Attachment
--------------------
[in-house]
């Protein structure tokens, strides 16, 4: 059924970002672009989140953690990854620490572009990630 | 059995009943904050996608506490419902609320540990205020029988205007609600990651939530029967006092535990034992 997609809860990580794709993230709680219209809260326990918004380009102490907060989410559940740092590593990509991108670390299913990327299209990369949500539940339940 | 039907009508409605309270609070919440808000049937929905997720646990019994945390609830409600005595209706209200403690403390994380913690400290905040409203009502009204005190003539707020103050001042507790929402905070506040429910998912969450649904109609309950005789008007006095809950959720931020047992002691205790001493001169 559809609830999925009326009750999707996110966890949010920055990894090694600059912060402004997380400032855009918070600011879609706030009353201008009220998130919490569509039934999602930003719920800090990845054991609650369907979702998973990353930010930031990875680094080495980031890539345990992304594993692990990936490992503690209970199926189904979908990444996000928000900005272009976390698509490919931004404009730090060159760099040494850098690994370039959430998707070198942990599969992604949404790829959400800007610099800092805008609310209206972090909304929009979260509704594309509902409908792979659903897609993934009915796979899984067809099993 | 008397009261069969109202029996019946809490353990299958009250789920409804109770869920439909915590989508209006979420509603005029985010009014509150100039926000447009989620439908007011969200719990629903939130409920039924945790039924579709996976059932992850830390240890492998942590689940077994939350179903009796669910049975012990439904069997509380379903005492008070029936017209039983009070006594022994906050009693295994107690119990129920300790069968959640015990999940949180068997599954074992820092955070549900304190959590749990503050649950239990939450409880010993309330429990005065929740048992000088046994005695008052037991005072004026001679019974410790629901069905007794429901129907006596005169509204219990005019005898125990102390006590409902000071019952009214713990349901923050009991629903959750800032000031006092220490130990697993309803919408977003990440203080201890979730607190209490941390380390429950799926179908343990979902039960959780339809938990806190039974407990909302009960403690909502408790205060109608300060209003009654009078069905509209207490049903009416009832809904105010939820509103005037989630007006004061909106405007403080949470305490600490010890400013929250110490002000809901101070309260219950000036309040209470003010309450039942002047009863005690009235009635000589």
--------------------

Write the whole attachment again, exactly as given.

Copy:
[in-house]
């Protein structure tokens, strides 16, 4: 059924970002672009989140953690990854620490572009990630 | 059995009943904050996608506490419902609320540990205020029988205007609600990651939530029967006092535990034992 997609809860990580794709993230709680219209809260326990918004380009102490907060989410559940740092590593990509991108670390299913990327299209990369949500539940339940 | 039907009508409605309270609070919440808000049937929905997720646990019994945390609830409600005595209706209200403690403390994380913690400290905040409203009502009204005190003539707020103050001042507790929402905070506040429910998912969450649904109609309950005789008007006095809950959720931020047992002691205790001493001169 559809609830999925009326009750999707996110966890949010920055990894090694600059912060402004997380400032855009918070600011879609706030009353201008009220998130919490569509039934999602930003719920800090990845054991609650369907979702998973990353930010930031990875680094080495980031890539345990992304594993692990990936490992503690209970199926189904979908990444996000928000900005272009976390698509490919931004404009730090060159760099040494850098690994370039959430998707070198942990599969992604949404790829959400800007610099800092805008609310209206972090909304929009979260509704594309509902409908792979659903897609993934009915796979899984067809099993 | 008397009261069969109202029996019946809490353990299958009250789920409804109770869920439909915590989508209006979420509603005029985010009014509150100039926000447009989620439908007011969200719990629903939130409920039924945790039924579709996976059932992850830390240890492998942590689940077994939350179903009796669910049975012990439904069997509380379903005492008070029936017209039983009070006594022994906050009693295994107690119990129920300790069968959640015990999940949180068997599954074992820092955070549900304190959590749990503050649950239990939450409880010993309330429990005065929740048992000088046994005695008052037991005072004026001679019974410790629901069905007794429901129907006596005169509204219990005019005898125990102390006590409902000071019952009214713990349901923050009991629903959750800032000031006092220490130990697993309803919408977003990440203080201890979730607190209490941390380390429950799926179908343990979902039960959780339809938990806190039974407990909302009960403690909502408790205060109608300060209003009654009078069905509209207490049903009416009832809904105010939820509103005037989630007006004061909106405007403080949470305490600490010890400013929250110490002000809901101070309260219950000036309040209470003010309450039942002047009863005690009235009635000589």